Illusionist, The

MPAA Rating: PG-13

Entertainment: +4

Content: +1

Edward Norton, Paul Giamatti, Jessica Biel. Romantic drama/adventure. Written & directed by Neil Burger.

FILM SYNOPSIS: A mystery that combines romance, suspense and magic, The Illusionist is the latest film from the producers of the Oscar winners Crash and Sideways. The film stars Academy Award nominees Edward Norton (Fight Club, American History X) and Paul Giamatti (Cinderella Man) as two men pitted against each other in a battle of wits. Norton plays a mysterious stage magician, Eisenheim, who seemingly bends natures laws to his will in front of awestruck crowds. Giamatti co-stars as Viennas shrewd Chief Inspector Uhl, a man committed to uphold the law. Jessica Biel (Stealth, Texas Chainsaw Massacre, Blade: Trinity) shares the screen as the beautiful and enigmatic Sophie von Teschen, who falls in love with Eisenheim as a youngster, only to be separated by class-conscious parents.

Years later, when Eisenheim begins to perform his astounding illusions in Vienna, word quickly spreads of his otherworldly powerseven reaching the ears of one of Europes most powerful and pragmatic men, Crown Prince Leopold (Rufus Sewell, Dark City, who attends one of Eisenheims shows accompanied by his beautiful fianc and companion, Sophie von Teschen. Eisenheim and Sophie recognize each other from their childhoodsand a dormant love affair is rekindled.

As the clandestine romance continues, it becomes clear that the prince will hunt them down and kill them in order to protect his vanity. Eisenheim must execute his greatest illusion yet in order to live happily ever after with Sophie.

PREVIEW REVIEW: Well, finally, a movie for grownups. No cape-wearing superheroes, no fishy ghoul pirates, and no flatulence riffs that substitute for wit. Indeed, this is the type of movie generally set aside until the end of the year so the studio will be assured that Academy members will remember it come awards time. (Come to think of it, we are close to the awards season.) The plot is clever, even though its not difficult to realize that Eisenheim is using his gifts to pull off a sting; it is well acted (even Ms. Biel proves shes more than toned biceps and attitude); and each of the technical aspects from music to lighting to photography work together to make a sensory-satisfying movie experience. Writer/director Neil Burger deftly combines a nuanced morality play with a complex and stylish whodunit.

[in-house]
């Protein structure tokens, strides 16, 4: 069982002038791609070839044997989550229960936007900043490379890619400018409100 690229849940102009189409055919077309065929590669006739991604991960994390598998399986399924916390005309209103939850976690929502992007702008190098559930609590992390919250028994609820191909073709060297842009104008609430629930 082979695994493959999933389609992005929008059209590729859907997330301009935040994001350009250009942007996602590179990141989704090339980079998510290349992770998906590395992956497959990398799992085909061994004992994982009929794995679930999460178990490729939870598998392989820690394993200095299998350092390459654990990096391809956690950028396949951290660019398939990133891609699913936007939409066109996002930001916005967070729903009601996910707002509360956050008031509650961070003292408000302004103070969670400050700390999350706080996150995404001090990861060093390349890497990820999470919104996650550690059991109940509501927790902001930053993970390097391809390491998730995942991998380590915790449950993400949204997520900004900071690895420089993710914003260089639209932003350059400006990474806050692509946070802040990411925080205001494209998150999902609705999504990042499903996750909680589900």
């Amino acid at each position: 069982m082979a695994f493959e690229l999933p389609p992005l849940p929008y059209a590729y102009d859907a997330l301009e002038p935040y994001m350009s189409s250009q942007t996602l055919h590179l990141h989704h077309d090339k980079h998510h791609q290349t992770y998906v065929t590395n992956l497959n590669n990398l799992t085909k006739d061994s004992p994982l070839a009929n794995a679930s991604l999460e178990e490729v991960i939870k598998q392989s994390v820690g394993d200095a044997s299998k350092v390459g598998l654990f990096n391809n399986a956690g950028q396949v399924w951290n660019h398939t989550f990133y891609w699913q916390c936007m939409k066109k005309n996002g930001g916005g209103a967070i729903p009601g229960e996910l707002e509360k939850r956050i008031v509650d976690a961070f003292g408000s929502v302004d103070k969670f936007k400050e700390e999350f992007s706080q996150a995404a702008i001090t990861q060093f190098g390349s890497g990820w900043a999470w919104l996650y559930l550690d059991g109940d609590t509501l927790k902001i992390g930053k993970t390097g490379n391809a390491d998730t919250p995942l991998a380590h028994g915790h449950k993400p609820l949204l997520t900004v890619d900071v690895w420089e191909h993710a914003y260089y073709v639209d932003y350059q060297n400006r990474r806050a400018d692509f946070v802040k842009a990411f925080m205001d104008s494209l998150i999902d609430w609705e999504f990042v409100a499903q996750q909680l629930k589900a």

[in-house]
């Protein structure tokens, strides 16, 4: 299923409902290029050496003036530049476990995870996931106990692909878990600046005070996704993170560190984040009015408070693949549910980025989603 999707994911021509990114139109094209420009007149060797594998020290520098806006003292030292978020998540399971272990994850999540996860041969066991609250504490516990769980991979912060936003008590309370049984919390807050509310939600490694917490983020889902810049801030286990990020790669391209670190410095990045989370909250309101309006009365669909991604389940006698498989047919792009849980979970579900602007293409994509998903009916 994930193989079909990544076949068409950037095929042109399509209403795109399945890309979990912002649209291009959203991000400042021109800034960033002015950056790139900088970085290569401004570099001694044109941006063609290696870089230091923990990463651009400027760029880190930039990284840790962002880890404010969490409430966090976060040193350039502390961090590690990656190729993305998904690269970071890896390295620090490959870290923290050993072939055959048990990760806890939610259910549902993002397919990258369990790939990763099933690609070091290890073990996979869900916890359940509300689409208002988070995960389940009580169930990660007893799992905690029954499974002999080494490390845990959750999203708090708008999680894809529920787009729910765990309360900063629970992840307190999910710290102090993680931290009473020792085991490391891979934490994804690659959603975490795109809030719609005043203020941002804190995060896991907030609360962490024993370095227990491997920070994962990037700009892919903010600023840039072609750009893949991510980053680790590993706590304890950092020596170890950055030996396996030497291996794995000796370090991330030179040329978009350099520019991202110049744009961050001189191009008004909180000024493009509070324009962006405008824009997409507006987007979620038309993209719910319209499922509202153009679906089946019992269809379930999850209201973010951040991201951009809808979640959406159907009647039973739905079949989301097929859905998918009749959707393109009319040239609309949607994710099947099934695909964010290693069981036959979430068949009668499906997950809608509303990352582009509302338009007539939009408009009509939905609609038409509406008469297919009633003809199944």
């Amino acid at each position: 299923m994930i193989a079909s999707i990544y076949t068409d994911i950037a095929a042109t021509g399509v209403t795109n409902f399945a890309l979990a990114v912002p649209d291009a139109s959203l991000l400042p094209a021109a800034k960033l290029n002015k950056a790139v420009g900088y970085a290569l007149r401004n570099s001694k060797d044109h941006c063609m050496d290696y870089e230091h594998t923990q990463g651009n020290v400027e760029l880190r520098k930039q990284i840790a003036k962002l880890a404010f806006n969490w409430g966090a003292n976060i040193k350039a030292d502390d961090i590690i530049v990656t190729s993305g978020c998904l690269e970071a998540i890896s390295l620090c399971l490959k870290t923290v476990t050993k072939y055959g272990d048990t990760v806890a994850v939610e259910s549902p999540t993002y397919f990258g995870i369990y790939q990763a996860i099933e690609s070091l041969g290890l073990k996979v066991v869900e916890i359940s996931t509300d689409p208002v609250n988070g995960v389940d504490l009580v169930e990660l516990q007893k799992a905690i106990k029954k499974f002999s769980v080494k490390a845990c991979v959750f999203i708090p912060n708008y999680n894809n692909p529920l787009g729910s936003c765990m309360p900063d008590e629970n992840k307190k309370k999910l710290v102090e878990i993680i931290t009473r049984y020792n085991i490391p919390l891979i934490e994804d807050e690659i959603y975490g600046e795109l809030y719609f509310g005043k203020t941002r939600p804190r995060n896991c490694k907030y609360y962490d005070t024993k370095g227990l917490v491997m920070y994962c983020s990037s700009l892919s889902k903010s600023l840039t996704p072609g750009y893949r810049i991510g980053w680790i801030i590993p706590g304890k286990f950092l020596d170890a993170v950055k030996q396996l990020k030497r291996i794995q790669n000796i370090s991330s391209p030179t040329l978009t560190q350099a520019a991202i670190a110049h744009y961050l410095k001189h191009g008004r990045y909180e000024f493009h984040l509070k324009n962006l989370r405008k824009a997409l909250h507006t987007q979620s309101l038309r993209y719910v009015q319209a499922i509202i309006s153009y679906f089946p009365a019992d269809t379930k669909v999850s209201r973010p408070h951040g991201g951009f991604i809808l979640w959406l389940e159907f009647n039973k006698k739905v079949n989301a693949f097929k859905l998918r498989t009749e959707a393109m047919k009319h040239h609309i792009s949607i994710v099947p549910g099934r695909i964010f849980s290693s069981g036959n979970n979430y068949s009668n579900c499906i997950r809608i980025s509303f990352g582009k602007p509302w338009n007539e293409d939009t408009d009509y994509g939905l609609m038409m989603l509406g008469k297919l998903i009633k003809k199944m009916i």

Preview Reviewer: Phil Boatwright
Bulls Eye Entertainment

The following categories contain objective listings of film content which contribute to the subjective numeric Content ratings posted to the left and on the Home page.

Crude Language: A coarse man, the prince crudely refers to the sex act with an obscene word.

Obscene Language: One. The f-word referring to the sex act.

Profanity: None

Violence: The young couple is roughly treated when they are caught and separated; it is implied that the prince has a violent and dangerous temper; a woman is slapped; a womans dead body is found floating in a stream; a man commits suicide by a pistol shot. Blood: Small amount is seen after a suicide.

Sex: One sensual scene between the main couple, with close-ups of skin (due to the extreme close-ups, body parts are not distinguishable.

Nudity: One scene.

Sexual Dialogue/Gesture: One crude comment from the drunken prince.

Drugs: Some social drinking. The prince gets drunk.

Other: None

Running Time: 109 minutes
Intended Audience: Adults

Click HERE for a PRINTER-FRIENDLY version of this review.